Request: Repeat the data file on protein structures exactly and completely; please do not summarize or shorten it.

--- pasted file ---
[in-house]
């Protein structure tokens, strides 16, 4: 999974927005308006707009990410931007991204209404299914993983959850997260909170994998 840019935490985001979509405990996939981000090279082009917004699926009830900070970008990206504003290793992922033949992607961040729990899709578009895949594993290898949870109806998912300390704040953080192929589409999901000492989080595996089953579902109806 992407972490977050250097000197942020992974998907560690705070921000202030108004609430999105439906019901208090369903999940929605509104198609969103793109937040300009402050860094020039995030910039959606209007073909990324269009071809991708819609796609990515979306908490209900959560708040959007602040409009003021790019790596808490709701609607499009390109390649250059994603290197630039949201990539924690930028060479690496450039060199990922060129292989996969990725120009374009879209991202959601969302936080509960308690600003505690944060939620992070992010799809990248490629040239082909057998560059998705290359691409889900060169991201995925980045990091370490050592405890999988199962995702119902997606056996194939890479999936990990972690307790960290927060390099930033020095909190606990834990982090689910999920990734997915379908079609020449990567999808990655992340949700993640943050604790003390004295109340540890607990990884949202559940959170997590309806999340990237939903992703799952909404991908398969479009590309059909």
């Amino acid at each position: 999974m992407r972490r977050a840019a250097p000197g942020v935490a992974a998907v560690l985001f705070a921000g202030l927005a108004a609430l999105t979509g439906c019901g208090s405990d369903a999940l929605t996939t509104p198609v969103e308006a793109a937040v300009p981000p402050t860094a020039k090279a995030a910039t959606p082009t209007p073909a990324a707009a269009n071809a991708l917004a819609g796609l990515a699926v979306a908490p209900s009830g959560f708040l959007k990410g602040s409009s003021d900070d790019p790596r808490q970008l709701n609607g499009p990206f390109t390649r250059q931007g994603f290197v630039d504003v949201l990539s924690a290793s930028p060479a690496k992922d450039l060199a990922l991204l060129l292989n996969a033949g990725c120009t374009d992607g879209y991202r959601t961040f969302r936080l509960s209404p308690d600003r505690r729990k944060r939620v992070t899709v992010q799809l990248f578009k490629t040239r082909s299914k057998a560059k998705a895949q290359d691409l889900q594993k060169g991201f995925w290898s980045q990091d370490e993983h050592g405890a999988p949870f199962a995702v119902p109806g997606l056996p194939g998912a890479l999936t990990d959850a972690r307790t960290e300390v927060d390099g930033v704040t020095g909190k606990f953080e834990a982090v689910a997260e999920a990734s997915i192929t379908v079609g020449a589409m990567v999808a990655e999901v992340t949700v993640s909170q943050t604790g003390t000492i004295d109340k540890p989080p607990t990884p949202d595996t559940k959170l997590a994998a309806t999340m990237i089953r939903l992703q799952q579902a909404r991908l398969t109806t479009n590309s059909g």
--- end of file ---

[in-house]
């Protein structure tokens, strides 16, 4: 999974927005308006707009990410931007991204209404299914993983959850997260909170994998 840019935490985001979509405990996939981000090279082009917004699926009830900070970008990206504003290793992922033949992607961040729990899709578009895949594993290898949870109806998912300390704040953080192929589409999901000492989080595996089953579902109806 992407972490977050250097000197942020992974998907560690705070921000202030108004609430999105439906019901208090369903999940929605509104198609969103793109937040300009402050860094020039995030910039959606209007073909990324269009071809991708819609796609990515979306908490209900959560708040959007602040409009003021790019790596808490709701609607499009390109390649250059994603290197630039949201990539924690930028060479690496450039060199990922060129292989996969990725120009374009879209991202959601969302936080509960308690600003505690944060939620992070992010799809990248490629040239082909057998560059998705290359691409889900060169991201995925980045990091370490050592405890999988199962995702119902997606056996194939890479999936990990972690307790960290927060390099930033020095909190606990834990982090689910999920990734997915379908079609020449990567999808990655992340949700993640943050604790003390004295109340540890607990990884949202559940959170997590309806999340990237939903992703799952909404991908398969479009590309059909």
């Amino acid at each position: 999974m992407r972490r977050a840019a250097p000197g942020v935490a992974a998907v560690l985001f705070a921000g202030l927005a108004a609430l999105t979509g439906c019901g208090s405990d369903a999940l929605t996939t509104p198609v969103e308006a793109a937040v300009p981000p402050t860094a020039k090279a995030a910039t959606p082009t209007p073909a990324a707009a269009n071809a991708l917004a819609g796609l990515a699926v979306a908490p209900s009830g959560f708040l959007k990410g602040s409009s003021d900070d790019p790596r808490q970008l709701n609607g499009p990206f390109t390649r250059q931007g994603f290197v630039d504003v949201l990539s924690a290793s930028p060479a690496k992922d450039l060199a990922l991204l060129l292989n996969a033949g990725c120009t374009d992607g879209y991202r959601t961040f969302r936080l509960s209404p308690d600003r505690r729990k944060r939620v992070t899709v992010q799809l990248f578009k490629t040239r082909s299914k057998a560059k998705a895949q290359d691409l889900q594993k060169g991201f995925w290898s980045q990091d370490e993983h050592g405890a999988p949870f199962a995702v119902p109806g997606l056996p194939g998912a890479l999936t990990d959850a972690r307790t960290e300390v927060d390099g930033v704040t020095g909190k606990f953080e834990a982090v689910a997260e999920a990734s997915i192929t379908v079609g020449a589409m990567v999808a990655e999901v992340t949700v993640s909170q943050t604790g003390t000492i004295d109340k540890p989080p607990t990884p949202d595996t559940k959170l997590a994998a309806t999340m990237i089953r939903l992703q799952q579902a909404r991908l398969t109806t479009n590309s059909g």